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I'm currently in year 11 and about to complete the highest level IT subject that my school offers leaving me no advanced programming courses to do next year. My question is: are there any quality online courses worth doing and which languages should i focus on learning. So far I've learnt java applet writing semi-self taught myself Android activity writing in Eclipse and tiny bits of c* and I pretty much know Gamemaker back to front.

So if i wanted to move into a career in programming for games, and such, which courses would you recommend, and which languages would you study?

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closed as not constructive by Nicol Bolas, bummzack, Jonathan Dickinson, doppelgreener, Byte56 Aug 15 '12 at 14:16

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What level are we talking about. If you can name your course and institution we can recommend something that fits neatly after. –  Roy T. Aug 15 '12 at 9:22
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Read the FAQ, your question is too broad and leads to discussion. You can make a game in any turing complete language, for that matter. –  jco Aug 15 '12 at 11:30
    
The language you use is completely irrelevant, at the level of competency required for game design you should be able to learn a new language in less than a month. What actually counts is knowledge that is attained by using pretty-much any language under the sun: things like data structures, OpenGL, DirectX, having finished a game in whichever language you deem fit. Most people would say C++, but by the time you enter the industry, who knows? C# or Java or Erlang or Python or GoLang might be the defacto. Just write games in whatever language you want, learn from mistakes. –  Jonathan Dickinson Aug 15 '12 at 12:12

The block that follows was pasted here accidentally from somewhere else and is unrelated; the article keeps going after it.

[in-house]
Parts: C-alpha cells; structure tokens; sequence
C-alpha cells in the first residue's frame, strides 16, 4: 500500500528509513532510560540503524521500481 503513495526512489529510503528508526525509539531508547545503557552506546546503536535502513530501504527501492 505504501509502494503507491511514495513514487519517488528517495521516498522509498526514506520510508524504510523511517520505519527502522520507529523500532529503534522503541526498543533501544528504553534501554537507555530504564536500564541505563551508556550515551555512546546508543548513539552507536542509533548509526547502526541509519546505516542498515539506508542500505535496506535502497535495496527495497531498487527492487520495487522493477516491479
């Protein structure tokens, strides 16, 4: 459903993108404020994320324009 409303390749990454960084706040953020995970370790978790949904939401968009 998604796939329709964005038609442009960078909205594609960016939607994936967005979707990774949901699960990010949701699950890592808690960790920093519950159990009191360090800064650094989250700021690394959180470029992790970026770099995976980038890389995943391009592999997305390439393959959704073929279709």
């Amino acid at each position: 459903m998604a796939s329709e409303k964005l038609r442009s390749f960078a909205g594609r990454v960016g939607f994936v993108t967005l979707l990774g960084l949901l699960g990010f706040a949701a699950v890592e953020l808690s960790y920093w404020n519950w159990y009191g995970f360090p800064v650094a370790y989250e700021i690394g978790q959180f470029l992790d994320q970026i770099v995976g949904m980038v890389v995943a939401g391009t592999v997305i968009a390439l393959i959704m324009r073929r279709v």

Man, I feel dumb.... what was I doing at 11? Not programming... –  Inisheer Aug 15 '12 at 19:27
    
@JTA, that's school year 11, presumably one year short of graduating - the OP's bio says they're 17... –  Cyclops Aug 15 '12 at 20:34

1 Answer 1

Rather than taking endless courses, you should be programming actual games - you will learn more and even half-complete prototypes will get you further in a job interview than some course credits, let alone online courses. So pick a genre you like and start developing a simple game and use Google every time you encounter a problem.

As to what language to choose, it depends wildly on several factors. Are you looking to get hired by a big game company? Are looking to go indie, developing smaller games yourself? Is the mobile market something you are interested in? AAA titles are usually C++, indies make games with just about any languages and tools, iPhone uses Objective-C and Android requires at least some Java.

You should also take a look at the Related-column on the right. Lot's of info there.

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+1 for the first paragraph, although studying computer science in a good collage will get you further than a few "half-complete prototypes", I'm sure. At least, it's useful knowledge. –  jco Aug 15 '12 at 11:51

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